The discovery presents a potential new approach for treating inflammatory conditions like rheumatoid arthritis and inflammatory bowel disease.
Current medications include a class of drugs called centrally acting cholinergic agents are already available on the US market, approved by the Food and Drug Administration (FDA) for treating Alzheimer's disease.
"Our next step will be to conduct a clinical trial with one of these drugs as an anti-inflammatory agent to evaluate its effect on inflammatory measures in healthy people," said Kevin Tracey, director and Chief Executive Officer of The Feinstein.
Feinstein scientist data revealed that the brain chemical acetylcholine binds to muscarinic receptors on nerve cells in the brain.
This causes the brain to send messages to the body that slow the inflammatory response.
The receptors can be stimulated though a number of mechanisms, including by use of drugs that mimic the effect of acetylcholine, by blocking an enzyme that naturally destroys acetylcholine, or by provoking the nerve cells to release more acetylcholine.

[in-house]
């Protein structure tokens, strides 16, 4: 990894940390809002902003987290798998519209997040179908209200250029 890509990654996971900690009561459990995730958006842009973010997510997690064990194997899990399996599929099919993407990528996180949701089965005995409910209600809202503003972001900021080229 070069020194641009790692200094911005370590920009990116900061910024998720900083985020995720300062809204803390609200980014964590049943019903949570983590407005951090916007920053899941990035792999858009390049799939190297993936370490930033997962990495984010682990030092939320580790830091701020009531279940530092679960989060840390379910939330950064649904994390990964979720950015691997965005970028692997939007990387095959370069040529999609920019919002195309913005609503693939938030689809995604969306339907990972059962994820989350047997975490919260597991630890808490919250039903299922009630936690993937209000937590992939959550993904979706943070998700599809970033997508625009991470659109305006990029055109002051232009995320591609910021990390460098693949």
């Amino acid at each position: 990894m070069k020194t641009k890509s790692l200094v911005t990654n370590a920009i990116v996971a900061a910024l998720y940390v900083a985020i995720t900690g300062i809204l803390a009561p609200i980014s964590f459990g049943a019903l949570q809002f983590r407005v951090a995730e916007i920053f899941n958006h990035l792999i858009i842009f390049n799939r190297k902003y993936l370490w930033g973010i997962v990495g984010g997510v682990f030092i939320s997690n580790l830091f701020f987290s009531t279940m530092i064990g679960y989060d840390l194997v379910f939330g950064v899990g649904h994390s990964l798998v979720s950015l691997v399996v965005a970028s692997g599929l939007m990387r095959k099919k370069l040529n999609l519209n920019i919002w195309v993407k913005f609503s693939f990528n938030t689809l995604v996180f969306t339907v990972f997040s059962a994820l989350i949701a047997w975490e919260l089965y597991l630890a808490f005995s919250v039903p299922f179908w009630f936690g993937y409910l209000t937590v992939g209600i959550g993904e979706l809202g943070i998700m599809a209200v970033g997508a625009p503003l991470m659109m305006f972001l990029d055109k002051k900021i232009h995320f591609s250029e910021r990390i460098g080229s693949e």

The researchers also tested muscarinic receptors in other parts of the body, but unlike the central receptors in the brain, they do not play an essential role in controlling the inflammatory response.
The research team plans to test galantamine, a drug whose active ingredient was first extracted from a plant and is now synthesized in the laboratory, which works primarily by blocking the enzyme that destroys acetylcholine.
The drug allows the nerve cells in the brain to communicate their anti-inflammatory signals to the rest of the body.
The FDA approved galantamine for mild to moderate Alzheimer's dementia in 2001. Galantamine was approved with the trade name Reminyl and is now known as Razadyne.
"In addition to stopping the natural breakdown of acetylcholine, galantamine stimulates nerve cells in the brain to release more of the chemical messenger," said Valentin Pavlov, one of the lead researchers of the study.
"This secondary mechanism of action is unique in this class of drugs."
Before being approved in the US, galantamine was commercially available in Europe under the trade name Nivalin and used for decades in the fields of anesthesiology, neurology, ophthalmology, gastroenterology, cardiology and others.
The study, by Valentin Pavlov, Kevin Tracey, and colleagues, was published in the March 28 issue of Proceedings of the National Academy of Sciences.